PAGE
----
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Pronunciation: GAL-ee-uhm NYE-trate
Class: Hypocalcemic agent
- Injection 25 mg/mL
Exerts hypocalcemic effect by inhibiting calcium resorption from bone, possibly by stabilizing bone matrix, thereby reducing increased bone turnover.
Steady state is achieved in 24 to 48 h.
Vd is 1.27 L/kg.
Plasma Cl is 0.12 to 0.2 L/h/kg. The t ½ is 24 to 115 h. Major route of elimination is kidney.
Median is 6 to 8 days.
Indications and Usage
Treatment of symptomatic, cancer-related hypercalcemia unresponsive to adequate hydration.
Severe renal impairment (serum creatinine more than 2.5 mg/dL).
Dosage and AdministrationAdults
IV 100 to 200 mg/m 2 /day for 5 consecutive days.
- For IV infusion only. Not for IV bolus, intradermal, subcutaneous, IM, or intra-arterial administration.
- Dilute prescribed dose in 1 L sodium chloride 0.9% injection or dextrose 5% injection.
- Infuse over 24 h using infusion control device.
- Do not administer if particulate matter or cloudiness is noted.
- Discard unused portions of vial. Do not save any unused portions for future use.
Store unopened vials at controlled room temperature (68° to 77°F). Diluted solutions can be stored for up to 48 h at ambient room temperature (59° to 86°F) or 7 days if stored under refrigeration (36° to 46°F).
Drug InteractionsNephrotoxic drugs (eg, aminoglycosides, amphotericin B)
May increase risk for development of renal function impairment.
Laboratory Test Interactions
None well documented.
Tachycardia; lower extremity edema; asymptomatic hypotension.
Lethargy, confusion, dreams, hallucinations, paresthesia.
Acute optic neuritis; visual impairment; tinnitus; decreased hearing.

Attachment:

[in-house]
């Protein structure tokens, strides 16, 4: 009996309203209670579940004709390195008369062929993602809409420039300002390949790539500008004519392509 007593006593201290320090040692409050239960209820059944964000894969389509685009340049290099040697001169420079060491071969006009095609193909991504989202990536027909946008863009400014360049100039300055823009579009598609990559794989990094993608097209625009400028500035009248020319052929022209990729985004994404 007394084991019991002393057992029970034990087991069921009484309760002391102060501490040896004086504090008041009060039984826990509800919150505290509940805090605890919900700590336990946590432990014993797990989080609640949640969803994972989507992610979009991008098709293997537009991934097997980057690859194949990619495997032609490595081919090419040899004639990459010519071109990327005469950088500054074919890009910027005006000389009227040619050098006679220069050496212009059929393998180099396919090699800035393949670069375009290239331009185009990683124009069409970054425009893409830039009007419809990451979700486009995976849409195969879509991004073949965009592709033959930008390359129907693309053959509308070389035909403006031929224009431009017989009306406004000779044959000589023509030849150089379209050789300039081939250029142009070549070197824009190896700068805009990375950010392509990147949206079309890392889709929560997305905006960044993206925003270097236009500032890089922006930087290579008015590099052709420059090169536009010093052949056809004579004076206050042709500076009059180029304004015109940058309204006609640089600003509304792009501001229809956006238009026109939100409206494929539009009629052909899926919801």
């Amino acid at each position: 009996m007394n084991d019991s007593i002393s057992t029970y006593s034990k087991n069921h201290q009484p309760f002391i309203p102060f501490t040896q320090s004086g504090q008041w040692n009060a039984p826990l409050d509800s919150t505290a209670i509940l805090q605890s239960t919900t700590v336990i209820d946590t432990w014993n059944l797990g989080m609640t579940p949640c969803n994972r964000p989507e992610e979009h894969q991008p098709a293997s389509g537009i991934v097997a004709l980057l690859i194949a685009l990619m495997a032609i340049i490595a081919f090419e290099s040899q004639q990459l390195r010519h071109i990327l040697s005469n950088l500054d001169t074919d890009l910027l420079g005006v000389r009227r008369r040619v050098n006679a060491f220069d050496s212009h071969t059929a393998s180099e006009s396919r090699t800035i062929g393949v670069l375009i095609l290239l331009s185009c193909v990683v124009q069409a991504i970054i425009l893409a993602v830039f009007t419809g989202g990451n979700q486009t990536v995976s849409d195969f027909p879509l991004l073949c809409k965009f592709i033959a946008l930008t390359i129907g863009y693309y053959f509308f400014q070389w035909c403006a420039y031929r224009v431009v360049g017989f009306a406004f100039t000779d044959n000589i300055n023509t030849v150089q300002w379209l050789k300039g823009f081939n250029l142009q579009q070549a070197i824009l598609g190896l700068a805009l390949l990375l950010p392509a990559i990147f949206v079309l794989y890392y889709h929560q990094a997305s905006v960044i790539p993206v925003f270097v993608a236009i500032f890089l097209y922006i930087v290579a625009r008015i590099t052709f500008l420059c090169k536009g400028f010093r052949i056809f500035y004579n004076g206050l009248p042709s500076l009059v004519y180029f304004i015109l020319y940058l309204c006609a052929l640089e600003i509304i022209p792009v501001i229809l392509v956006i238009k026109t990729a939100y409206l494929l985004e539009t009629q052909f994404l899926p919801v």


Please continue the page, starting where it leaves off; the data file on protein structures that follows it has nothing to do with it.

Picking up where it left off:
Nausea or vomiting; diarrhea; constipation.
Increased BUN and creatinine (13%); acute renal failure.
Mild to moderate transient hypophosphatemia (79%); decreased serum bicarbonate concentrations (50%); hypocalcemia.
Shortness of breath; rales and rhonchi; pleural effusion; pulmonary infiltrates.
Hypothermia; fever; skin rash.
Concomitant use of gallium nitrate and potentially nephrotoxic drugs (eg, aminoglycosides, amphotericin B) may increase the risk for developing severe renal function impairment in patients with cancer-related hypocalcemia. If use of potentially nephrotoxic drugs is indicated, discontinue gallium and continue hydration for several days after administration of the potentially nephrotoxic agent.
During therapy, ensure that serum calcium and phosphorous is determined before starting therapy and then daily for calcium, and twice weekly for phosphorous. If direct measurement of free-ionized calcium is not available, measure serum albumin concentration and correct serum calcium.Hypercalcemia symptoms
Frequently assess patient for signs or symptoms of hypercalcemia (eg, anorexia, lethargy, fatigue, nausea, vomiting, constipation, impaired mental status) and hypocalcemia (eg, muscle cramps, positive Chvostek or Trousseau sign, paraesthesia of lips or extremities). Be prepared to discontinue gallium infusion and administer calcium supplement if hypocalcemia develops.
Category C .
Safety and efficacy not established.
Hypercalcemia in cancer patients is commonly associated with impaired renal function. Evaluate renal function (BUN, creatinine) before starting therapy and frequently during therapy.
Asymptomatic or mild to moderate hypocalcemia
Ensure that patient is adequately hydrated using oral and/or IV fluids (preferably saline) and that a satisfactory urine output (eg, 2 L/day) is established before beginning therapy. Ensure that adequate hydration is maintained during therapy but avoid overhydration in patient with compromised CV function.
Visual and auditory disturbances
Acute optic neuritis and decreased hearing have occurred in some patients treated with multiple high doses of gallium combined with investigational anticancer drugs.
Nausea, vomiting, renal function impairment.
- Advise patient or caregiver that medication will be prepared and administered by health care provider in a health care setting.
- Review dosing schedule with patient or caregiver.
- Advise patient to report any of the following to health care provider: abnormal dreams, chills, difficulty breathing, fast heartbeat, hallucinations, change in vision or hearing, weakness, mouth sores, muscle cramps or spasms, numbness or tingling around lips, abnormal skin sensations, confusion, constipation or diarrhea, swelling of ankles or feet, nausea, vomiting, rash.
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